8. Do something creative and flow-inducing that’s holiday-related.

  • If you enjoy writing, brainstorm a list of words that remind you of the holidays and write a short story using as many of those words as you can. Some words you can use are the following: snow; tinsel; presents; bells; angels; Santa Claus; family; ornaments; turkey; tree; cinnamon; carols; red and green; manger; winter; glitter; star; reindeer.
  • Also for writers, write an acrostic poem using the word “Christmas”, or another holiday-related word. (An acrostic is a poem in which the first letters of each line spell out a word or phrase.)
  • If you enjoy music, compose a holiday song, make a video of you singing it, and put it up on YouTube.
  • If you enjoy drawing, make your own holiday cards.
  • If you enjoy cooking or baking, bake lots of Christmas cookies and share them with whoever looks like they need a cookie. Or, try a new recipe to make on Christmas Eve.

After doing my research I know I just need to be there and now I can make suggestions. Or partake in some of these activities and ask them to join me. I think the best solution for the holiday blues is to do something special for someone else.

Nancy Boardman
December 6, 2017

Functional Endocrinology of Ohio
Akron: 2800 S. Arlington Road, Akron, Ohio 44312 (330) 644-5488
Cleveland: 6200 Rockside Woods Blvd., Ste. 100, Independence, Ohio 44131 (216) 236-0060
Dr. Keith S. Ungar, Dr. David Hardy, Dr. Joseph Little, Chiropractic Physicians

To schedule an appointment, click here.

Websites referenced: http://www.oprah.com/spirit/10-ways-to-beat-the-holiday-blues
https://daringtolivefully.com/beat-the-holiday-blues

Are you a Podcast Person? The Who, What, When, Why and How on Podcasts

You Too Can Be Podcast Person!

The Who, The Why and The When

If you have a smartphone or a computer then it’s very easy to join the podcast world. Podcasts appeal to me because I can tailor them to my interests with minimal effort and cost. With commuting between offices, 2 days a week I’m in the care for at least 90 minutes each day. As much as I enjoy music I decided to use that time more wisely. So I make phone calls, listen to audio books and lately I’ve really gotten into all different podcasts. On the days with the shorter commute, I’m listening to my music.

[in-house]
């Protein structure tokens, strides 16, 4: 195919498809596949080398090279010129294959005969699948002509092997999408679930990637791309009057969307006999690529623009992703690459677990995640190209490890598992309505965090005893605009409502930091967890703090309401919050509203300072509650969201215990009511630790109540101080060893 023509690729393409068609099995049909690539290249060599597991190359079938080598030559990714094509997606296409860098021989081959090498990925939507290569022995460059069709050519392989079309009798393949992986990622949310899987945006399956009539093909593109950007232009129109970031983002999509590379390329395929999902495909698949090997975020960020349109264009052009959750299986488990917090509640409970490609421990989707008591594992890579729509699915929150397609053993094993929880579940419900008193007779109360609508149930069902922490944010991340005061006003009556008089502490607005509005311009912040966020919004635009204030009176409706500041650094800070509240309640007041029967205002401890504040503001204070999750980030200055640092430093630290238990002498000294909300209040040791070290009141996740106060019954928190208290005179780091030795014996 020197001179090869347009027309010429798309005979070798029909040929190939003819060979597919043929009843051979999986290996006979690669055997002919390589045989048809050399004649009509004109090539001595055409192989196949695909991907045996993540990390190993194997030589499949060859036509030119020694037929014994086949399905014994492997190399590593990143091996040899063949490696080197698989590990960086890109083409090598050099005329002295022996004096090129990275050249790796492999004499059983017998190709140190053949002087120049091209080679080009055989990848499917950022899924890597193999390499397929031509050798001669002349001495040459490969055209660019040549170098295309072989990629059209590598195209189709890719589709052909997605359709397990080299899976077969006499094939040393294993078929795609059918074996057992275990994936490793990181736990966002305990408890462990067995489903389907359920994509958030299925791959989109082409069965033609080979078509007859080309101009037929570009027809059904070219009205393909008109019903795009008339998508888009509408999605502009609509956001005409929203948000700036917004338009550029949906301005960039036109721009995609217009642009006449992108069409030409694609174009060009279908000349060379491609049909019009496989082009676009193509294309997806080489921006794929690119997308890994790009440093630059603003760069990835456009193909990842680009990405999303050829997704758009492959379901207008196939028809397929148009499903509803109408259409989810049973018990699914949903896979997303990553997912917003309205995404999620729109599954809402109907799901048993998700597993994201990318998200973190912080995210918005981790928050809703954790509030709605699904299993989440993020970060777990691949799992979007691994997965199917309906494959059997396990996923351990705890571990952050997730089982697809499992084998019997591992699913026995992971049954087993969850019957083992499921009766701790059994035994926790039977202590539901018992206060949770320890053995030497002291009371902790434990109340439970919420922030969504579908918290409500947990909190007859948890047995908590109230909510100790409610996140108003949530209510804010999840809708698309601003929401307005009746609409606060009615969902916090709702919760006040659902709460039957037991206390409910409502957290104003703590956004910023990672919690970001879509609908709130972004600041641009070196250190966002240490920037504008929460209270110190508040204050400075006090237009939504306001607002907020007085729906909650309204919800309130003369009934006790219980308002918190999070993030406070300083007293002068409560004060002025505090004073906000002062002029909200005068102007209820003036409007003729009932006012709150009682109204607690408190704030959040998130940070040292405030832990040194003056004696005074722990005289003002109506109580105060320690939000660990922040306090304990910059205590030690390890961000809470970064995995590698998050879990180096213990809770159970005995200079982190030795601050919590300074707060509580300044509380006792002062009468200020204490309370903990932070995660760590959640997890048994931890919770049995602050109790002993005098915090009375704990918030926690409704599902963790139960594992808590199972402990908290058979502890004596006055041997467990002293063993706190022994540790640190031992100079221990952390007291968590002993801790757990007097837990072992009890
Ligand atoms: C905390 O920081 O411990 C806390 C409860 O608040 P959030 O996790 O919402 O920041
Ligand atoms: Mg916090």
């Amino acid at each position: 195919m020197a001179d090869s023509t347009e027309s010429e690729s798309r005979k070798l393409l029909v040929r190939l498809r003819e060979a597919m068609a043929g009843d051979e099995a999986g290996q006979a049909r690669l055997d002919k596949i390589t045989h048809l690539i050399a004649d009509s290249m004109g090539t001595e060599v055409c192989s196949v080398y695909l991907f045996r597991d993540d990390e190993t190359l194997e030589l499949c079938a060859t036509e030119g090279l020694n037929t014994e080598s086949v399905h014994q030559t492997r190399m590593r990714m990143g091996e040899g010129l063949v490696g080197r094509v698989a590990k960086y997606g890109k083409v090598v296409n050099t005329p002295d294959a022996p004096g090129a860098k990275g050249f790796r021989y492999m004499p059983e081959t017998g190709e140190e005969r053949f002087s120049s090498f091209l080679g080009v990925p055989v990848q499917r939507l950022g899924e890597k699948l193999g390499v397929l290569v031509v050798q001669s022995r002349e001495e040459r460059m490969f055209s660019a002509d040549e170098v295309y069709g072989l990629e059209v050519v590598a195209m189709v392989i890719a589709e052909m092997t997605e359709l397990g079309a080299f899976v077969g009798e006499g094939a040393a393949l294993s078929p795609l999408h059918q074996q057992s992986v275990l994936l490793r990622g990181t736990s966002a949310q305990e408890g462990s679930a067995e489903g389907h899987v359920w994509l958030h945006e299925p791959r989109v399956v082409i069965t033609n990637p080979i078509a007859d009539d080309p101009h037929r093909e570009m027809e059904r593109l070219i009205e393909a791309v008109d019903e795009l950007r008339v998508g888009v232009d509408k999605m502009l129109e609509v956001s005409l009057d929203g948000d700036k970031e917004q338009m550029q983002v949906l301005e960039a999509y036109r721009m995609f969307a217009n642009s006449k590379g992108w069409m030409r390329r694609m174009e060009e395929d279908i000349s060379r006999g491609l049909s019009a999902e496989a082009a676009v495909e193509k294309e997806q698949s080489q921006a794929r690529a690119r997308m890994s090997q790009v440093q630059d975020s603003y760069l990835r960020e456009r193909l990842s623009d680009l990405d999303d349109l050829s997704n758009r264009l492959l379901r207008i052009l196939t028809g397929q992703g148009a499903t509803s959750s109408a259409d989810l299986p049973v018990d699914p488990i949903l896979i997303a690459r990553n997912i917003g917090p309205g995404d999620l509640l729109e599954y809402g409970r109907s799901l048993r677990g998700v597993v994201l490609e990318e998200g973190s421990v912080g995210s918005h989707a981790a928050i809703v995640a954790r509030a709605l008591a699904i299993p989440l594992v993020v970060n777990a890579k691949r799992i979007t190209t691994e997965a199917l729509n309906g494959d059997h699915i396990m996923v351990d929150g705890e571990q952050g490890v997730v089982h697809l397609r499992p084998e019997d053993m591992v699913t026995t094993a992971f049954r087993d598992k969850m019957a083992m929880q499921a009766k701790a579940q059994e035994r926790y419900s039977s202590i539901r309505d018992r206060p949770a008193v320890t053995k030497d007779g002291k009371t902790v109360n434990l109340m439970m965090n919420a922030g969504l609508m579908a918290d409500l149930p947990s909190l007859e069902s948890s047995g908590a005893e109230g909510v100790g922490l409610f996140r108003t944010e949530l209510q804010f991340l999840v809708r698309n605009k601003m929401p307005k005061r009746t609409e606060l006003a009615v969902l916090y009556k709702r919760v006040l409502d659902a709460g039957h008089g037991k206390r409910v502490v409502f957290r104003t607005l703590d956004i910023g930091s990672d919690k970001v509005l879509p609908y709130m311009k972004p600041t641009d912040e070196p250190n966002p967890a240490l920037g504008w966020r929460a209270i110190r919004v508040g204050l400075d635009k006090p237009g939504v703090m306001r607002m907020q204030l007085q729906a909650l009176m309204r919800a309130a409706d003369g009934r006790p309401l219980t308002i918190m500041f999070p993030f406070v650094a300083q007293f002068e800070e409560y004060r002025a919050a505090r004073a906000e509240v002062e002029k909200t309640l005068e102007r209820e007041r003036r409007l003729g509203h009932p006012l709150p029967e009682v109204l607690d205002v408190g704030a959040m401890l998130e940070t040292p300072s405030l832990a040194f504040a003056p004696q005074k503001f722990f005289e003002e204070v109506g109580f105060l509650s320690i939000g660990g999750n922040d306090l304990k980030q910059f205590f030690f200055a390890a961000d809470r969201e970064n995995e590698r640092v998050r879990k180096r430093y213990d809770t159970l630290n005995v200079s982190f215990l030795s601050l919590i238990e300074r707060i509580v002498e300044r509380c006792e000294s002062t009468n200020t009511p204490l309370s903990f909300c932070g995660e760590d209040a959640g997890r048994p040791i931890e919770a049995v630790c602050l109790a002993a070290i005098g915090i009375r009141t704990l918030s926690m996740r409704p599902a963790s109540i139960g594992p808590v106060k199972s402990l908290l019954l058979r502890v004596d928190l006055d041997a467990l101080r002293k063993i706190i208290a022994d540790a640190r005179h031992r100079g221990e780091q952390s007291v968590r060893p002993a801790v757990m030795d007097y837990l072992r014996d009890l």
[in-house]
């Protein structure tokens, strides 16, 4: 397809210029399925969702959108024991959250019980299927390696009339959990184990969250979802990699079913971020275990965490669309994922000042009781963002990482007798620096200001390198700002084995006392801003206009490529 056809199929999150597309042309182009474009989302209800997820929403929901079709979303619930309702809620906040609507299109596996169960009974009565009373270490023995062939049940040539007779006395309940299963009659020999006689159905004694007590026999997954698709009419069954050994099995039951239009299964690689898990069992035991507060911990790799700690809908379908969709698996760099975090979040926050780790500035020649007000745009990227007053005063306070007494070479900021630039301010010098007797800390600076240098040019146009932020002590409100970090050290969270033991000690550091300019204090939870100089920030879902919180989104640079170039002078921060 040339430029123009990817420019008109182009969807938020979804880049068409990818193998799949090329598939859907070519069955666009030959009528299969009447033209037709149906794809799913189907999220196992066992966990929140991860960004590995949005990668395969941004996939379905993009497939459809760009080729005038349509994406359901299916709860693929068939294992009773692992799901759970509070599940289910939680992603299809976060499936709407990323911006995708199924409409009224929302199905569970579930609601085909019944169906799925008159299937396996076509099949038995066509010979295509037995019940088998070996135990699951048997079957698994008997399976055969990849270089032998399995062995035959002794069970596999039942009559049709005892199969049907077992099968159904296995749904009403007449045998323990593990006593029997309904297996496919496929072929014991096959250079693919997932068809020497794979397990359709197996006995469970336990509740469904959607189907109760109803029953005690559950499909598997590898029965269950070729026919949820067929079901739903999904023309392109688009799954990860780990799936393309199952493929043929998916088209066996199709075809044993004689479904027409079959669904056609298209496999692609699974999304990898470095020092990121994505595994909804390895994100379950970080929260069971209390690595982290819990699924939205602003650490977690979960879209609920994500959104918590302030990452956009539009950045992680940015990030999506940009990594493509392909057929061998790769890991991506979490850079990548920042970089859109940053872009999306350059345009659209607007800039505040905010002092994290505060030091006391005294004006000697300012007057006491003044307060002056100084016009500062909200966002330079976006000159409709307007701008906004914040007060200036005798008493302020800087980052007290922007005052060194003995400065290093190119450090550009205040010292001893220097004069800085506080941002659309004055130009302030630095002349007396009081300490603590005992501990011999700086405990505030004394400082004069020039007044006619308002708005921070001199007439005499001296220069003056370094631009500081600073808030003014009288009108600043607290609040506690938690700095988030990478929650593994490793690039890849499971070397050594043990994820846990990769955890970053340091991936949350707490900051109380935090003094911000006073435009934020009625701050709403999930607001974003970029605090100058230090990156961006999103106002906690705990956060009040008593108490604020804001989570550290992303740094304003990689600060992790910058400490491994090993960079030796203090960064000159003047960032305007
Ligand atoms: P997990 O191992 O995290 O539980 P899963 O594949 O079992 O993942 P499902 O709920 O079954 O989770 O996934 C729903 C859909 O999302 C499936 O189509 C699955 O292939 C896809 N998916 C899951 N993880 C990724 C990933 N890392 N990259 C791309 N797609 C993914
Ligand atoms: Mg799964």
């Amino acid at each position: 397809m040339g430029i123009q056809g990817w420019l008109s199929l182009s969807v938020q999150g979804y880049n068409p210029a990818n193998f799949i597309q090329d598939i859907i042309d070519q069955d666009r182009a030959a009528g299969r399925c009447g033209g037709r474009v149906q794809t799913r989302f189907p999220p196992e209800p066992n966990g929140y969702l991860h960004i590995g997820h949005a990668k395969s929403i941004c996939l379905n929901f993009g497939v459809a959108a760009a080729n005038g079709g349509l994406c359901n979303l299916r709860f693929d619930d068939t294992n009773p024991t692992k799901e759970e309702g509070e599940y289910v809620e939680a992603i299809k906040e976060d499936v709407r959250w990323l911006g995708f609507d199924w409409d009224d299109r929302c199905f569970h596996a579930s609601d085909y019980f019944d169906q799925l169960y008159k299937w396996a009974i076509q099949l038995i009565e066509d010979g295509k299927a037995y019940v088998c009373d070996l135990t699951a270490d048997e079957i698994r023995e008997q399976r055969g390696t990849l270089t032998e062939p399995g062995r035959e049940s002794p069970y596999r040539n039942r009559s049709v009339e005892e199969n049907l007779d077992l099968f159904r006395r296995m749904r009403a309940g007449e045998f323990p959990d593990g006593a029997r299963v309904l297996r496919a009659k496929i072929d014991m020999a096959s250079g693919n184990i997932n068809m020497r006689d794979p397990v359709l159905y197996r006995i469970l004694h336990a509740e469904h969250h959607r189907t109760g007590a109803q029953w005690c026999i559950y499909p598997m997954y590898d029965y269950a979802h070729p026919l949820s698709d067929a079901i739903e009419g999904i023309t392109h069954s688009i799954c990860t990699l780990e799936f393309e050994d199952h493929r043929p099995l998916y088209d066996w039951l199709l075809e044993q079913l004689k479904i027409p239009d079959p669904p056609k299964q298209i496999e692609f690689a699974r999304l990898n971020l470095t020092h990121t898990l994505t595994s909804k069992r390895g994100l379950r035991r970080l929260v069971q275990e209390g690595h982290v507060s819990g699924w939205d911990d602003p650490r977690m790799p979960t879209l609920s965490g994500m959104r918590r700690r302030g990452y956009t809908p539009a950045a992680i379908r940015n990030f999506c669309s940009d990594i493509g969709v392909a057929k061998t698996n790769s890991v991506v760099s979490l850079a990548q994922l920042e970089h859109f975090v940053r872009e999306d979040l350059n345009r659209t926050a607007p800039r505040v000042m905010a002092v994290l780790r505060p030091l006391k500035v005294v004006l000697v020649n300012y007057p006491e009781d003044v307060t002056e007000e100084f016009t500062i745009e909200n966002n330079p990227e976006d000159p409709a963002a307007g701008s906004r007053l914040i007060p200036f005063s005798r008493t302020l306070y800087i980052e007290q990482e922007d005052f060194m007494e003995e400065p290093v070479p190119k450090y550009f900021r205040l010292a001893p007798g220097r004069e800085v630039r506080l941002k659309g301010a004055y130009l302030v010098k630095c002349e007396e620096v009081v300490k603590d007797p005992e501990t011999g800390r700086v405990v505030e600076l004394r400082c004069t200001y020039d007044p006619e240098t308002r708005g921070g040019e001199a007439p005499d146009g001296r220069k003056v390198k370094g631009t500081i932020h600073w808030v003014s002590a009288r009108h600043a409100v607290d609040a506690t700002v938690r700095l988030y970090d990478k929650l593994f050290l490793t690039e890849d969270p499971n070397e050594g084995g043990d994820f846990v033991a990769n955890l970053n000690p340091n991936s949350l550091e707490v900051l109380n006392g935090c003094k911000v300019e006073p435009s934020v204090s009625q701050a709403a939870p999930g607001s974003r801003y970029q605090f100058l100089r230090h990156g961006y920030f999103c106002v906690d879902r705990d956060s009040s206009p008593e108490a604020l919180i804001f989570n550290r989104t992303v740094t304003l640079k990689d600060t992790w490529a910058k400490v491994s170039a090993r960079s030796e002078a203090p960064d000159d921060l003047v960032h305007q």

I don’t think I even knew what a podcast was in 2016.  I subscribe to many and really enjoy the wide variety of topics to pick from. I also listen to a podcast as I’m falling asleep 90% of the time I fall asleep within 15 minutes. Before I started my mind would go all over the place and take me longer. I listen to a podcast that I know is going to make me happy and something that I know will set my dreams in motion. Last night, I listened to Feherty and he was interviewing Justin Thomas. Which put my golfing dreams in motion, I got my first hole in one. I set the sleep timer to 30 minutes which means I usually need to go back and listen to what I missed the next night. The podcasts that I know I’m going to need to pay close attention or that I know will keep me awake I listen to in the car. Here’s how I got started, someone told me about a podcast called Road Trippin “, It’s a couple of players that started it from the Cleveland Cavs, I learned so much more about the team and all the players and they are very funny and always kept me laughing. After that, I was hooked and started to do some research. Here are my top podcasts that I enjoy.